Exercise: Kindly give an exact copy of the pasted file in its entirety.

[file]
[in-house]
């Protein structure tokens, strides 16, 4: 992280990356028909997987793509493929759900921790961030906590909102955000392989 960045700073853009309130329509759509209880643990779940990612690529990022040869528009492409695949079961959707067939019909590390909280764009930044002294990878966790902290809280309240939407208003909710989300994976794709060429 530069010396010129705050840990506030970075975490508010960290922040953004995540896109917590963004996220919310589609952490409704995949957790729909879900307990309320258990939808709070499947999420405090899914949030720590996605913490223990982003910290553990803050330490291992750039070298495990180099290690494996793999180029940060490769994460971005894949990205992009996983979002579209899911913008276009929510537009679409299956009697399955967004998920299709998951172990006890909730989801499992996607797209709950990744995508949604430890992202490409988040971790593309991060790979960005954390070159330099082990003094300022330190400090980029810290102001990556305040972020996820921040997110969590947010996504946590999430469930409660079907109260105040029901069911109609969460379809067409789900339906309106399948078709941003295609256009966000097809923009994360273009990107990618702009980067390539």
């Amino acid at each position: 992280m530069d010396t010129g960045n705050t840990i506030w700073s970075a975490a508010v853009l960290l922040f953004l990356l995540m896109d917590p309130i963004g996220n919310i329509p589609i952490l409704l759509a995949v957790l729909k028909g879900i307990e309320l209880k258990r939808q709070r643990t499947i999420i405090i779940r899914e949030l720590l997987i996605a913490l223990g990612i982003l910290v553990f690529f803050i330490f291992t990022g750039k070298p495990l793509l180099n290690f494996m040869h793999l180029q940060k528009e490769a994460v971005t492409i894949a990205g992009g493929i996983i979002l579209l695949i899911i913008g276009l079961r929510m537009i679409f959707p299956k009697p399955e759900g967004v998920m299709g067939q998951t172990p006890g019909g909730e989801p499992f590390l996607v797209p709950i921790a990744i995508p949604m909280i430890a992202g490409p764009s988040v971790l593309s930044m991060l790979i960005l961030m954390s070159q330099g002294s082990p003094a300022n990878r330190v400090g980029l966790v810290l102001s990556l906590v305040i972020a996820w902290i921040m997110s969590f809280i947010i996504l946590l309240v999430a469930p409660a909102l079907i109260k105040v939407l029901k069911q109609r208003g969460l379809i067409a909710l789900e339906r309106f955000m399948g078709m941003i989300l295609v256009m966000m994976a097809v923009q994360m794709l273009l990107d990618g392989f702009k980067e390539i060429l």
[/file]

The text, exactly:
[in-house]
């Protein structure tokens, strides 16, 4: 992280990356028909997987793509493929759900921790961030906590909102955000392989 960045700073853009309130329509759509209880643990779940990612690529990022040869528009492409695949079961959707067939019909590390909280764009930044002294990878966790902290809280309240939407208003909710989300994976794709060429 530069010396010129705050840990506030970075975490508010960290922040953004995540896109917590963004996220919310589609952490409704995949957790729909879900307990309320258990939808709070499947999420405090899914949030720590996605913490223990982003910290553990803050330490291992750039070298495990180099290690494996793999180029940060490769994460971005894949990205992009996983979002579209899911913008276009929510537009679409299956009697399955967004998920299709998951172990006890909730989801499992996607797209709950990744995508949604430890992202490409988040971790593309991060790979960005954390070159330099082990003094300022330190400090980029810290102001990556305040972020996820921040997110969590947010996504946590999430469930409660079907109260105040029901069911109609969460379809067409789900339906309106399948078709941003295609256009966000097809923009994360273009990107990618702009980067390539």
């Amino acid at each position: 992280m530069d010396t010129g960045n705050t840990i506030w700073s970075a975490a508010v853009l960290l922040f953004l990356l995540m896109d917590p309130i963004g996220n919310i329509p589609i952490l409704l759509a995949v957790l729909k028909g879900i307990e309320l209880k258990r939808q709070r643990t499947i999420i405090i779940r899914e949030l720590l997987i996605a913490l223990g990612i982003l910290v553990f690529f803050i330490f291992t990022g750039k070298p495990l793509l180099n290690f494996m040869h793999l180029q940060k528009e490769a994460v971005t492409i894949a990205g992009g493929i996983i979002l579209l695949i899911i913008g276009l079961r929510m537009i679409f959707p299956k009697p399955e759900g967004v998920m299709g067939q998951t172990p006890g019909g909730e989801p499992f590390l996607v797209p709950i921790a990744i995508p949604m909280i430890a992202g490409p764009s988040v971790l593309s930044m991060l790979i960005l961030m954390s070159q330099g002294s082990p003094a300022n990878r330190v400090g980029l966790v810290l102001s990556l906590v305040i972020a996820w902290i921040m997110s969590f809280i947010i996504l946590l309240v999430a469930p409660a909102l079907i109260k105040v939407l029901k069911q109609r208003g969460l379809i067409a909710l789900e339906r309106f955000m399948g078709m941003i989300l295609v256009m966000m994976a097809v923009q994360m794709l273009l990107d990618g392989f702009k980067e390539i060429l």